Orange cones got you down? Repairs aren't sexy, and drivers are paying for it
Infrastructure neglect has caught up with North American cities, and we're stuck with a maze of detours
Summer (read: construction season) is in full swing, and if you've noticed the minefield of detours and traffic cones seems especially bad in Canada's largest cities this year, there's a reason — some experts say it's a symptom of poor planning.
One third of municipal infrastructure in Canada is at risk of rapid deterioration, according to the 2016 findings released by the Federation of Canadian Municipalities.
All of that infrastructure desperately needs repairing, and that means the country's largest and oldest cities are a maze of construction sites while aging sewers, roads, bridges and overpasses are replaced.
We are experiencing now the cost of the inaction.- Soliman Abu-Samra , Civil engineering PhD student at Concordia University
In Montreal, regular roadwork along with several major projects has made it virtually impossible to navigate the city without running into traffic snarls.
At a technical briefing looking ahead to this year, a Transports Quebec spokesperson didn't bother to sugarcoat it: "It's very easy, very simple — if you still continue using your car, especially solo cars, you will be stuck in traffic. There is no other option."
Toronto drivers, too, have their fair share of frustrations.
There are more than 200 projects underway in the city this summer, and one of them is the replacement of vintage water mains, which are more than a century old.
"We are experiencing now the cost of the inaction that has been happening," said Soliman Abu-Samra, a PhD student in civil engineering at Concordia University.
He said in the 1960s, governments prioritized building new infrastructure, but neglected to invest in long maintenance and repair.
And now cities are paying for it.
What was not visible to the naked eye — like rusting reinforcement in concrete — that was not talked about very much.- Raphaël Fischler , Dean of the faculty of environmental design at the Université de Montréal
"They forgot about the main structure and foundation of the city — which is its infrastructure — water, sewer networks, roads, electricity, gas networks. All of those are neglected," Abu-Samra said.
It was the culture at the time, according to Raphael Fischler, the dean of the faculty of environmental design at the University of Montreal.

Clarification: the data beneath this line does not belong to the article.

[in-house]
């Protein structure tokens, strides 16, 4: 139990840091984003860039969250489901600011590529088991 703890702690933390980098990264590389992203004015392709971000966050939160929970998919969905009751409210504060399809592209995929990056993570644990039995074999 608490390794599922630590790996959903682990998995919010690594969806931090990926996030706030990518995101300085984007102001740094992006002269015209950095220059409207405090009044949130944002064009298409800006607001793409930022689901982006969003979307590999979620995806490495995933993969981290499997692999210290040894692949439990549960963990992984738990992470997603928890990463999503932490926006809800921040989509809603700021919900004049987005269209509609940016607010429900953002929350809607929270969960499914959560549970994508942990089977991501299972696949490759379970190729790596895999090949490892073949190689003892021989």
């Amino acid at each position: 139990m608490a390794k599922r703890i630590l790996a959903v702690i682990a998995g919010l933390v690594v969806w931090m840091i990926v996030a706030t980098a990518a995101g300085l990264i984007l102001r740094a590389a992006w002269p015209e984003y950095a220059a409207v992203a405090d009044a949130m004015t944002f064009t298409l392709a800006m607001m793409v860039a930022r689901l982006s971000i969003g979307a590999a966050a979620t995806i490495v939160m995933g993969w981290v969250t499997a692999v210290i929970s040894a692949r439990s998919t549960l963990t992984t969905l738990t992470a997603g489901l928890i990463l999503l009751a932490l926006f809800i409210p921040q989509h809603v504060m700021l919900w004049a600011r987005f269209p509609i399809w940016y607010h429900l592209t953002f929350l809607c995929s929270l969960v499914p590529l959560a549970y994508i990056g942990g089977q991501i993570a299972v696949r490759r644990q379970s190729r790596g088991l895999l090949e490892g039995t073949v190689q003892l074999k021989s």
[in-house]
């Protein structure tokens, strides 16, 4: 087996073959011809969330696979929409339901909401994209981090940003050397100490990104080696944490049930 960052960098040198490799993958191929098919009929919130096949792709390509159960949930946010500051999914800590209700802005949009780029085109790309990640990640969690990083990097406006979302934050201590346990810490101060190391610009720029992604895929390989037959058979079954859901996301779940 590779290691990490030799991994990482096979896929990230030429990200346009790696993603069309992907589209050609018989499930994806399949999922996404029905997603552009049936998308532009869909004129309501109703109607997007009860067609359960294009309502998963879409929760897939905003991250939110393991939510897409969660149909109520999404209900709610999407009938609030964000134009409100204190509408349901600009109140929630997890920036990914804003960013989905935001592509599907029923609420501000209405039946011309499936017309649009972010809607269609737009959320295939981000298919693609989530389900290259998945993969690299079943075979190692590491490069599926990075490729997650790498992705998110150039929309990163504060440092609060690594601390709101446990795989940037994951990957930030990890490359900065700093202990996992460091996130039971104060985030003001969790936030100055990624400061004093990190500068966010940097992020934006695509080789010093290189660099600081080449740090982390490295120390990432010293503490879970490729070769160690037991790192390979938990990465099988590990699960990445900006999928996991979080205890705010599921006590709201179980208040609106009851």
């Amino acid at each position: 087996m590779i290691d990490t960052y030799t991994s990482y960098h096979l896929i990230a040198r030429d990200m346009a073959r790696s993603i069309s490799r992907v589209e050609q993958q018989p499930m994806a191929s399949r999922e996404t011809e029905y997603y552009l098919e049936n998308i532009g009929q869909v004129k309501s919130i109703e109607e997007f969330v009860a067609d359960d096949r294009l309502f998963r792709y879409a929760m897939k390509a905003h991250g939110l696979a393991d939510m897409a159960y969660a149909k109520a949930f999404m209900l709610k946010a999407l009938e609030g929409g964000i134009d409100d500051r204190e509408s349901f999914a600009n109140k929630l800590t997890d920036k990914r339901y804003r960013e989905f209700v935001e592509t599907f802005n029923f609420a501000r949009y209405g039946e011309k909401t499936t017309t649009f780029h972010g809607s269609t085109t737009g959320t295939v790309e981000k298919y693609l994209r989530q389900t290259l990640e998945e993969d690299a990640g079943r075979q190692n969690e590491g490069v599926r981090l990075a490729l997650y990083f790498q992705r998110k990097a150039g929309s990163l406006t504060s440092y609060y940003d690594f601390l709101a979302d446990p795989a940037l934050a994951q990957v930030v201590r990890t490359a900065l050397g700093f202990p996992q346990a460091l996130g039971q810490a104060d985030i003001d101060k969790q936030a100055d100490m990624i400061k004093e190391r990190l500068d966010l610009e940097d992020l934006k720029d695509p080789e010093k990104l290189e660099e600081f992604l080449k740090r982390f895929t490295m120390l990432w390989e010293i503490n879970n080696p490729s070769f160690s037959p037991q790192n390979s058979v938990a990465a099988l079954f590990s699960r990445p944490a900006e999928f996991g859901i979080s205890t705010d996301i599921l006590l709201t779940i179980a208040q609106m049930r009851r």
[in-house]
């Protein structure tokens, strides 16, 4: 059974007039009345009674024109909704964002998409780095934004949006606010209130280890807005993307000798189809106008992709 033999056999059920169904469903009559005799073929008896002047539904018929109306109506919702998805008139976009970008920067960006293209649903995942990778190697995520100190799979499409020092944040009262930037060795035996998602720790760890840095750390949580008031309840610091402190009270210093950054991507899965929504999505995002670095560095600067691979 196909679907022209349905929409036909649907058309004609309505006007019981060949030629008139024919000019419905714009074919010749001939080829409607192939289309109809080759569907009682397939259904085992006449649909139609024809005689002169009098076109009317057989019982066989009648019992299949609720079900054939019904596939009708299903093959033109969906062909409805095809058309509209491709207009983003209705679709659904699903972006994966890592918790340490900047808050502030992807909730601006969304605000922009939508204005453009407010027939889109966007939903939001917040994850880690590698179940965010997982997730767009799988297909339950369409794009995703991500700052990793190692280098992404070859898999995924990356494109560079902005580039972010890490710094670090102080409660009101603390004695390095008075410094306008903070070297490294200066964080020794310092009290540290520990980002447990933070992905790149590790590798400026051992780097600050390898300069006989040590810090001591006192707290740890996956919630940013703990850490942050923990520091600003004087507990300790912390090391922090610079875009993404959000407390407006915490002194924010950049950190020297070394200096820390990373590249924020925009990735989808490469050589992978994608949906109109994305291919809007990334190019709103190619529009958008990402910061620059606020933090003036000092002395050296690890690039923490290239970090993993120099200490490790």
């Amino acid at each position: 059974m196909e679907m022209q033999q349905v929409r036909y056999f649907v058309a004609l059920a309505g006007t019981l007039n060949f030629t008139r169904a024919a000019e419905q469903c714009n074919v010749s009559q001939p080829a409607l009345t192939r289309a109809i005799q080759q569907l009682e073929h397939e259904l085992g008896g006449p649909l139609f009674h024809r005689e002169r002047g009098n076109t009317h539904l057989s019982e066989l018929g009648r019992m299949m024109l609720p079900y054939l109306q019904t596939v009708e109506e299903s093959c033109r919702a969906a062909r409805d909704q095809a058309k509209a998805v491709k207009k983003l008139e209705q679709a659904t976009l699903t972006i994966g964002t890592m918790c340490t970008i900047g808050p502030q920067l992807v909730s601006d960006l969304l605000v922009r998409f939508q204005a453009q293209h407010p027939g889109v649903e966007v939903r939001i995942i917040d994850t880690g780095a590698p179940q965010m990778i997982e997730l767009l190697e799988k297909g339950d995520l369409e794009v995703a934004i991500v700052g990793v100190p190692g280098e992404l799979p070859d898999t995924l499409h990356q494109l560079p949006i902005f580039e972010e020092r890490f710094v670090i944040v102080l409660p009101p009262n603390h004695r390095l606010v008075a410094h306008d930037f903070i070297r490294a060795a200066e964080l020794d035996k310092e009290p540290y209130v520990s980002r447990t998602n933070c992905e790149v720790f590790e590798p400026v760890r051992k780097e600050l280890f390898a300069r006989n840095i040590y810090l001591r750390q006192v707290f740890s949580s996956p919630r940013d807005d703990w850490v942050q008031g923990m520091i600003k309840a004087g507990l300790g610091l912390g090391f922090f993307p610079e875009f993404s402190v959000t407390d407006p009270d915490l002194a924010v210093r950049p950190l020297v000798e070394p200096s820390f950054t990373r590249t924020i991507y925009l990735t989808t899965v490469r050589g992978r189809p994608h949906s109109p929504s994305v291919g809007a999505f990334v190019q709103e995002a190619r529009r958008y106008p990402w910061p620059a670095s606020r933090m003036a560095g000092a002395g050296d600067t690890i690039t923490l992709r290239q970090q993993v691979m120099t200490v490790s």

"For cities of the same age, I think they all made the same mistakes. It was a general climate in North America of neglect of repair and maintenance," Fischler said, adding that New York and Boston are also facing the same issues.
"This is not something that can be explained by referring to the last year, the last two years. We have to think of the last century, in fact."
Montreal, for instance, went through a major growth spurt between the 1890s and the 1920s, and then again from the 1950s to the 1970s.
During that second, later phase, integral pieces of Montreal's road network, including the Turcot Interchange and the Champlain Bridge (Canada's busiest) were built. But they didn't weather the years quite as well as some of the city's older infrastructure.
"The investment curve from the 1960s — what happened is they invested in building the infrastructure, and then they they forgot that there is a life-cycle," Abu-Samra said.
And now all of it is due for a makeover.
Even though engineers and planners started to raise concerns over aging infrastructure back in the '90s, they say it was difficult to get the political establishment to prioritze spending on maintenance.
"It's not sexy to spend money on repairs, right?" Fischler said.
"When a politician says: 'OK, I'm cutting a ribbon on something new' — that carries a lot more weight for the elector than — 'Look, I spent so much money on annoying you with repairs.'"
He believes that's one of the factors at play behind why governments on all levels delayed investments in infrastructure maintenance.
"For a long time, what was underground or what was not visible to the naked eye — like rusting reinforcement in concrete — that was not talked about very much," he said.
It was out of sight and out of mind.
In the Montreal area, one incident in particular might have jumpstarted a change: the deadly collapse of the De la Concorde overpass in 2006.
A 20-metre section of the Laval overpass fell onto Highway 19 below, killing five people and injuring six others.
A public inquiry found that while a "chain of causes" led to the collapse, no single person or group could be held responsible.
But since the disaster, there's been a noticeable shift in infrastructure spending, especially in the Montreal area.
Fishler credits former Montreal mayor Denis Coderre for playing a key role in that change.
While North American cities might be learning from their mistakes, there's no going back in time.
"We have a lot of work. And we have to do it in a short amount of time because we neglected doing it for so long," Fischler said.
For now, drivers have no choice but to grin and bear it.
Fischler's advice to frustrated motorists is that all of this will be worth it some day.
"When you're stuck in your car, just think of the fact that this is something that absolutely needs to be done, so that the infrastructure network for the next 50 years will be better."